*E*) and fitted the models specified by Equations 1–5 to this probability. To obtain as reliable an estimate as possible, we pooled our data across sessions and subjects. We calculated the AIC and the corresponding Akaike weights for each fit (Table 1). For the variable-precision models (Equations 1–3), we found that the evidence overwhelmingly favors Model 3 relative to Models 1 and 2 for all set sizes above 1. Since the Akaike weights overwhelmingly favor Model 3, we base our estimates of precision on Model 3, which we refer to as the “variable-precision” model, and do not consider Models 1 and 2 further.

Set size | ||||
---|---|---|---|---|

1 | 2 | 3 | 4 | |

Model 1 | 9738 (0.0) | 13,652 (0.0) | 13,050 (0.0) | 5656 (0.0) |

Model 2 | 9696 (0.28) | 13,649 (0.0) | 13,035 (0.0) | 5645 (0.0) |

Model 3 | 9697 (0.16) | 13,279 (1.0) | 12,752 (1.0) | 5514 (1.0) |

Slots (k = 1) | 9696 (0.28) | 13,617 (0.0) | 12,969 (0.0) | 5547 (0.0) |

Slots (k not fixed) | 9696 (0.28) | 13,606 (0.0) | 12,967 (0.0) | 5548 (0.0) |

*k*below or above the number of items in the display, a value for

*k*is needed in order to properly fit it to the data. Since all of our behavioral measures show a sharp decline for set sizes larger than 1, we tested a model in which the parameter

*k*was fixed at a value of exactly 1. We set the value of

*σ*

_{0}to the value estimated using only set size one trials. Table 1 shows the AIC values and Akaike weights for this model. We found that the variable-precision model (Model 3) outperformed the fixed-precision slots model. In an attempt to improve the slots model fit, we did not restrict

*k*= 1, and instead, we recalculated the fit with

*k*as a free parameter determined by MLE. We found the MLE estimate

*k*= 1.12. The AIC value (Table 1) indicates that using this value gives a better fit compared to

*k*= 1, even with the penalty of an extra parameter. The improved fit of this model, however, was still worse compared to the variable-precision model.

*k*gave the best fit of the two fixed-precision slots models, we fit these two models separately to both subjects (Figure 5) and calculated the goodness of fit of the model. The fit for both models was significant in both subjects (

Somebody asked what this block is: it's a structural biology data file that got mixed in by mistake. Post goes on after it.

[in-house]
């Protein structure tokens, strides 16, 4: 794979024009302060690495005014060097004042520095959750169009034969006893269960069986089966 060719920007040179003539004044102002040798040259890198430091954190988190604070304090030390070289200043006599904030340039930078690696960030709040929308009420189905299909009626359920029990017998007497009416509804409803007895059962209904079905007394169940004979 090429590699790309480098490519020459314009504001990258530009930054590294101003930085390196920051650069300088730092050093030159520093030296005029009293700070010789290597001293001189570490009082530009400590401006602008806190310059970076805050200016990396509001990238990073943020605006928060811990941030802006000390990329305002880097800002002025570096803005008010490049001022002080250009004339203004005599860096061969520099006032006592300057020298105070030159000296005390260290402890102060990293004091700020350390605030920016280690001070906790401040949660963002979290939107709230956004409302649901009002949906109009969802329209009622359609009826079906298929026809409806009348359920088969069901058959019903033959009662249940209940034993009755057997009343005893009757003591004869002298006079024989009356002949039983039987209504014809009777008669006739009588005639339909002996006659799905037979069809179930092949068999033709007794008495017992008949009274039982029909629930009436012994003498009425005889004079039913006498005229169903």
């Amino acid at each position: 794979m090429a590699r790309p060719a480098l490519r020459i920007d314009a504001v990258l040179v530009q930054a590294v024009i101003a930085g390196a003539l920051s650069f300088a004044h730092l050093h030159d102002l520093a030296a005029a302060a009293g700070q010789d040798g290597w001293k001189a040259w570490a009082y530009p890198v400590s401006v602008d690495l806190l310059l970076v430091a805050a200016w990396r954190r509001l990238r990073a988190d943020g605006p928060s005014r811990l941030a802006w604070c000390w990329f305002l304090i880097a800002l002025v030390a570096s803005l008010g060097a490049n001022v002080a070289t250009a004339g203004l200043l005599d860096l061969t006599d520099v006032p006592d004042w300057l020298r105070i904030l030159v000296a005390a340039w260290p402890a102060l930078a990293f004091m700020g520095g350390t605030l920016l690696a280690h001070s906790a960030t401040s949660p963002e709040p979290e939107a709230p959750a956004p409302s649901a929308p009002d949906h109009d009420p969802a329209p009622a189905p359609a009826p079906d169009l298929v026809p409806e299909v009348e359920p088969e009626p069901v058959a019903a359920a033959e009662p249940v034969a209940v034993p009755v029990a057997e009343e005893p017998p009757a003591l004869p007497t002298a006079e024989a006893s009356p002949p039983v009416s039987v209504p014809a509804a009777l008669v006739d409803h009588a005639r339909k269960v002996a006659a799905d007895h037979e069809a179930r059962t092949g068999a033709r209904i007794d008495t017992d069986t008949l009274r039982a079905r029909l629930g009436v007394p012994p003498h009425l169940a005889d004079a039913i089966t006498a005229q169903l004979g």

*F*-test,

*p*< 0.05) for set sizes one, two, and three. Furthermore, the fit was consistently better for the variable-precision model relative to the fixed-precision model in both subjects.

*σ*

^{2}) of the variable-precision model. For both subjects, the precision became smaller as a function of set size (Figure 6). Subjects showed a significant decrease in precision for trials with more than one item (

*σ*

^{2}estimates for set size >1 fall outside the 99% confidence interval for set size one). This indicates that as soon as a second item was added to memory, the representation of both objects was significantly degraded. Adding a second item to the display caused the precision to drop to almost half of the maximum for subject G and to about 70% of the maximum for subject I. Adding third and fourth items caused the precision to drop further in both subjects.

*p*> 0.1). For set sizes two and above, subjects could make congruent, incongruent, or no microsaccades. We found that there was a significant improvement in performance on congruent trials (permutation test,

*p*< 0.01) and a significant decrease in performance on incongruent trials (permutation test,

*p*< 0.001) for both set sizes two and three.

*p*< 1 × 10

^{−3}). Additionally, for set sizes two and three, an incongruent microsaccade resulted in a significantly smaller precision compared to congruent microsaccades (permutation test,

*p*< 1 × 10

^{−3}).

*d*′, (which is used as a measure of precision) decreases in a power law fashion. Similarly, our results show that the precision of VSTM representations dramatically decreases as soon as more than one item is loaded into memory. These results point to a model in which VSTM can be thought of as a limited resource that can be flexibly allocated to encode multiple items in memory. According to this view, there is a limited pool of resources that is shared out between remembered items such that adding more items to memory reduces the resources allocated to each item. This reduction is manifested as decreased precision of stored memories, which adversely affects behavioral performance in these tasks. This account of VSTM does not necessarily require that items be stored in an all-or-none fashion leading to a fixed capacity. Rather, this model allows for the flexible distribution of resources among the items in memory so that information about all or most of the items is represented, albeit not very detailed information.